Orcan Ogetbil writes:
On Mon, Jul 6, 2009 at 9:13 PM, Sam Varshavchik wrote:
I specifically cited the potential danger from rebuilding configure that came out of a different version of autoconf than what the upstream used -- and I explicitly stated this three or four times.Yes you did say that it is dangerous a few times. But you never said what the consequences would be, what the dangers actually are.
I see. You want me to explain the possible consequences of a broken build?
Hold on there. I am not ignoring. I am curiously reading because, as I said, I'm willing to learn. I am completely neutral about this issue. You don't need to fight me :) Just show me some evidence so I'll get convinced into your side.
There is no universal consequence of a broken build, and there is no tell tale symptom to watch for.
One example from memory occured about four years ago. Someone else, at $dayjob$, was trying to bootstrap the entire toolchain, including gcc. On multiple platforms.
Everything seemed to build, and work. Yet, when it was time to build other applications, gcc on x86_64 was barfing every time it tried to compile a 64 bit shared library. Only on x86_64. An error was coming out of the linker. Just a typical undecipherable ld error message, that seems to be written in English words, but in a language other than English.
Anyway, to make a long story short, I ended up running some sample code through both the native (red hat) gcc compiler, and the bootstrapped compiler, producing .s assembly files. Of course, I know x86_64 machine language as much as I know Latin, but there were differences. By staring at what ended up in the .s files, and some Googling, I eventually traced it down to an obscure breakage in one of the configure scripts. It was frobbing the version of ld, and, based on the results, making some decision as to what features to enable or disable. The breakage was that it was picking up the wrong ld (the native one, rather than the one being bootstrapped).
This is just one example of the results of a broken configure script. Everything would seem to build, apparently, but with the wrong options for the given platform, and you wouldn't realize that something was broken until a lot of other people already wasted a lot of time.
What is this "something"? I am begging you to give me one (1) example. I am not sarcastic at all. I am very sincere in this statement.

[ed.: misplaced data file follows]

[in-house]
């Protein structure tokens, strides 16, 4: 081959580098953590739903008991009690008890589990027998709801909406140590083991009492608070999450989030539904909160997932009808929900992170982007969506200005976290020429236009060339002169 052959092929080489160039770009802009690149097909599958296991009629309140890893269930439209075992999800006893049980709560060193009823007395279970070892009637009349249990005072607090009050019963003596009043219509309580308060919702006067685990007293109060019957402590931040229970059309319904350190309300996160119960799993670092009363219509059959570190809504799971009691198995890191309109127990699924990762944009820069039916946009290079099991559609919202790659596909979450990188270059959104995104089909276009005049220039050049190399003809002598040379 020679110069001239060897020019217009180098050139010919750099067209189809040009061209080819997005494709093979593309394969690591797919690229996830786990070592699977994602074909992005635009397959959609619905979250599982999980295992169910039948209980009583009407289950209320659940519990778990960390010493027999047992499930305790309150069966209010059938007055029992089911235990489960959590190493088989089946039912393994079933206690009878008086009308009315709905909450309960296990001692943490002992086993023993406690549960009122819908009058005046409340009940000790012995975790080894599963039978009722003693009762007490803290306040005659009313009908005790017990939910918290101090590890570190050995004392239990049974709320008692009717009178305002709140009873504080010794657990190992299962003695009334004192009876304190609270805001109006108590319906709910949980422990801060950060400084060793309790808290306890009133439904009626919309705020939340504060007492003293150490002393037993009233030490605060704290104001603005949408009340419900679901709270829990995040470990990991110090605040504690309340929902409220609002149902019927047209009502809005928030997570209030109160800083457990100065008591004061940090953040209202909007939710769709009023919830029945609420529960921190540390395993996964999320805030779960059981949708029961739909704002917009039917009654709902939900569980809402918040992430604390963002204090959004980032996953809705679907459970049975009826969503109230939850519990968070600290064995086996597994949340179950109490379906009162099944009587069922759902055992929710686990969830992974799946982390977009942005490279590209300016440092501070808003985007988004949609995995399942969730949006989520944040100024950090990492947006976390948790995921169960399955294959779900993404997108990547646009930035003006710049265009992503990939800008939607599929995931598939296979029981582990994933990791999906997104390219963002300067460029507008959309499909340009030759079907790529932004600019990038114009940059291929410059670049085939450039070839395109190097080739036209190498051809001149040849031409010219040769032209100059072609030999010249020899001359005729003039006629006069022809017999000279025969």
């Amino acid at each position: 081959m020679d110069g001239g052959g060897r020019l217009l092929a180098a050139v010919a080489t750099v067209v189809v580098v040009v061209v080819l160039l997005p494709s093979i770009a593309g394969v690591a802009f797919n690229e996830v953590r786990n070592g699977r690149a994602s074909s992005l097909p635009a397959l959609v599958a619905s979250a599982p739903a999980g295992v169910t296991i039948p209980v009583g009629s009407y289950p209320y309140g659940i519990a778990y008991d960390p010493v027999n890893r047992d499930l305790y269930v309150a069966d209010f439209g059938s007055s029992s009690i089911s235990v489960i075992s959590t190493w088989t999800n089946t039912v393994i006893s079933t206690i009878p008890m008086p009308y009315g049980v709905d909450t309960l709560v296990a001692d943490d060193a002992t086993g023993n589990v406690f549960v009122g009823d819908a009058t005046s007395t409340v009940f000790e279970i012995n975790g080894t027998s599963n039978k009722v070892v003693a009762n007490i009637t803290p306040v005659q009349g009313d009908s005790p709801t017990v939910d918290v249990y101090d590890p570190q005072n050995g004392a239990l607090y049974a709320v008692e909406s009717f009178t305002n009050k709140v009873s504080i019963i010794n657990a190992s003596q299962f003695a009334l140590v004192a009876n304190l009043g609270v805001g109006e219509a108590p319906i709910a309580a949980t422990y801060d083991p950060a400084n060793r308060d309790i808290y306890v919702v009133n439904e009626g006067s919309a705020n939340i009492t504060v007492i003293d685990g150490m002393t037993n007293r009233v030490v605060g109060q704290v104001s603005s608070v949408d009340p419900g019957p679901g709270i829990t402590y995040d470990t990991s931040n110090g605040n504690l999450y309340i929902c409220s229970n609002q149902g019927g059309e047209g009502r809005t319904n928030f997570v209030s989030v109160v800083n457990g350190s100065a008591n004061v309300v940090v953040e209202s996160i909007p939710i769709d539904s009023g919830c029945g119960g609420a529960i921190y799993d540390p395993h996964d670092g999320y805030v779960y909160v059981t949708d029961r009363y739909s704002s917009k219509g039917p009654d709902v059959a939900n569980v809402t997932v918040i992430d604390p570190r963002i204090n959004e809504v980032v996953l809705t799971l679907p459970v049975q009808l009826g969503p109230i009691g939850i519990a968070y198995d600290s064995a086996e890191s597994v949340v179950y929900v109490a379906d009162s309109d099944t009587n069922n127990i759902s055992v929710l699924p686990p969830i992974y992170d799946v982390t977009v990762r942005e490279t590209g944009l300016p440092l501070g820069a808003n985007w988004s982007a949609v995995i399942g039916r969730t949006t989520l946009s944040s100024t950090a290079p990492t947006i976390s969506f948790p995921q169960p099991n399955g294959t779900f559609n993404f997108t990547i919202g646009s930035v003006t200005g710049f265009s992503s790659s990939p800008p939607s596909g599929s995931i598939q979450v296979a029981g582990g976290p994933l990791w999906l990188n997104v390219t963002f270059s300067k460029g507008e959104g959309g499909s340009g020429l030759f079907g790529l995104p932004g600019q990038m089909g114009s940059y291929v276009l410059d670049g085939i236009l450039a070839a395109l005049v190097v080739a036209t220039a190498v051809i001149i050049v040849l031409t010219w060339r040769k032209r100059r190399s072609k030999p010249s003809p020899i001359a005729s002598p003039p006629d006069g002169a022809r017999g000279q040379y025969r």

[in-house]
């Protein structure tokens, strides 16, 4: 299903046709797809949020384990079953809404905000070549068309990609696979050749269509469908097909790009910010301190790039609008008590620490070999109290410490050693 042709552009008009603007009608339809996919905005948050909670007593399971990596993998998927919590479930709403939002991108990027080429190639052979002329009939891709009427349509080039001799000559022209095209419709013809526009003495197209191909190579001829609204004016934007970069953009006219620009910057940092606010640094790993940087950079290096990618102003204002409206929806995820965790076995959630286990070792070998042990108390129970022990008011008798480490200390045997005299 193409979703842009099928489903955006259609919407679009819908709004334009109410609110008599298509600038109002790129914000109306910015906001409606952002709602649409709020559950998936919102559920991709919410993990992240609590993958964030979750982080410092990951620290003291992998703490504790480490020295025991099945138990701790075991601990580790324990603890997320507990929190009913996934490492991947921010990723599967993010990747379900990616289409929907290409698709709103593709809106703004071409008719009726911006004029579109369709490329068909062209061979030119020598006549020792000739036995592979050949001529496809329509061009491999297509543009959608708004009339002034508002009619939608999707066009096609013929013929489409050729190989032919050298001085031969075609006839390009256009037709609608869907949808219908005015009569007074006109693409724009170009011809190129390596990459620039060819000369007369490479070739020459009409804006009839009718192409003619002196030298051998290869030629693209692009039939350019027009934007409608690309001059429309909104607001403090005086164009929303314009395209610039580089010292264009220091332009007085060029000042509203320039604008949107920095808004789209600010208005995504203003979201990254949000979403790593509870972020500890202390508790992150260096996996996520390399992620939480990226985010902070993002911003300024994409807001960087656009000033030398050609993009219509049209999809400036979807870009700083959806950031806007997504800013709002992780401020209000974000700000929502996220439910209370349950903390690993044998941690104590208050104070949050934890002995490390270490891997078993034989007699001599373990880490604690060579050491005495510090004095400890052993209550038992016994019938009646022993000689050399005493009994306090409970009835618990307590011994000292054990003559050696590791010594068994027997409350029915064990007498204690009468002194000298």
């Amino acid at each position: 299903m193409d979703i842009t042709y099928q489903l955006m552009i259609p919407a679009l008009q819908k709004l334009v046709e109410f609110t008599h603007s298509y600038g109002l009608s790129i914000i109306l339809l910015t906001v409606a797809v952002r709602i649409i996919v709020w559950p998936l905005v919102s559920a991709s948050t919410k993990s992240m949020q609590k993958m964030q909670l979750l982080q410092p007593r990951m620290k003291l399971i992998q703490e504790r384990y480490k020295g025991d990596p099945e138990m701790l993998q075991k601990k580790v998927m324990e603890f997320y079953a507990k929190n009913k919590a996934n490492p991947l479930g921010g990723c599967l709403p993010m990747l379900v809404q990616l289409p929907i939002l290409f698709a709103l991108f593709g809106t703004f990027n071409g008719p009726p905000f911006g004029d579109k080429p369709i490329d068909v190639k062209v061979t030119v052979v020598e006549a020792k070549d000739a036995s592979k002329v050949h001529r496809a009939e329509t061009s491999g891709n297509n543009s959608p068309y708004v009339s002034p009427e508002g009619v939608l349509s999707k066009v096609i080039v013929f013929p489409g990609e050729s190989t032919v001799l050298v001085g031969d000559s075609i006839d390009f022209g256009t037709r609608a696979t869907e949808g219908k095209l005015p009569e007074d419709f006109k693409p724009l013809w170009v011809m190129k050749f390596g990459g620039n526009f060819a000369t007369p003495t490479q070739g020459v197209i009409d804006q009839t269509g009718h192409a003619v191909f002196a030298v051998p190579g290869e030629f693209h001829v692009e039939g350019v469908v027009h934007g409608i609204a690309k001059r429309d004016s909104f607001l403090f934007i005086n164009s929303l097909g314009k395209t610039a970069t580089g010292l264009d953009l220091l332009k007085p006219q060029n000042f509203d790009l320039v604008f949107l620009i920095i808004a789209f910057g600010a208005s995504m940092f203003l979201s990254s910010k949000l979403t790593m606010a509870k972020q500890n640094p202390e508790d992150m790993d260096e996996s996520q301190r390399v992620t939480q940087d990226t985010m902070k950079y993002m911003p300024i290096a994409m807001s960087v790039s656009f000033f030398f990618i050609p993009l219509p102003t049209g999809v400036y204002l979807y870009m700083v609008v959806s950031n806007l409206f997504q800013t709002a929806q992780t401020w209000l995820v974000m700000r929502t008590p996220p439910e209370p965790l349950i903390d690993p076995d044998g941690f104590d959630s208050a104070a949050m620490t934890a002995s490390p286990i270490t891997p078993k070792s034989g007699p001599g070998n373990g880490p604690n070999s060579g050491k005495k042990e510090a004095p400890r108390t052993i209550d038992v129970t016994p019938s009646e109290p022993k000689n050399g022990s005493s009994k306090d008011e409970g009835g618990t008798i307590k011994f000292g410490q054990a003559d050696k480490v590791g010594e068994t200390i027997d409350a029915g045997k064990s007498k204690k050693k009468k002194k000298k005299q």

All you really have to observe is that configure does not run with the -e flag set, so if something in the massive shell script fails with a non-zero exit code, the rest of the configure script continues to plod along, with just a diagnostic message on stderr, which is easily lost amidst all the other noisy output produced by configure.
No, I don't really check what version of autotools upstream used. But I look at the build logs and check the resulting binary. If
Unfortunately, it's not that easy. You may not very well realize that, on your platform, the result of some specific "checking for foo" should be "yes", instead of "no" (or the other way around), but breakage introduced by a rebuild by a different version of autoconf flipped that setting.
So, let us start from the beginning: Let's say I modify configure.ac and use automake/autoconf during building my package. The package builds and seems to work "fine". In what step can I miss "something"?
You want me to give you a universal answer how to detect a problem caused by breakage due to a rebuild by a different version of autoconf?
As if this can only fail in one specific way, no matter what the break is. You believe that a single, specific, light bulb goes on, when configure produces wrong results, no matter what those wrong results are.
What will this "something" be?
Could be anything. There is no single error message that is a tell-tale indication that it's broke.
And the chances of happening that as a result of making a targeted patch to configure, with well defined consequences, are orders of magnitude less than patching configure.ac, and then generating a brand. new. script.
Description: PGP signature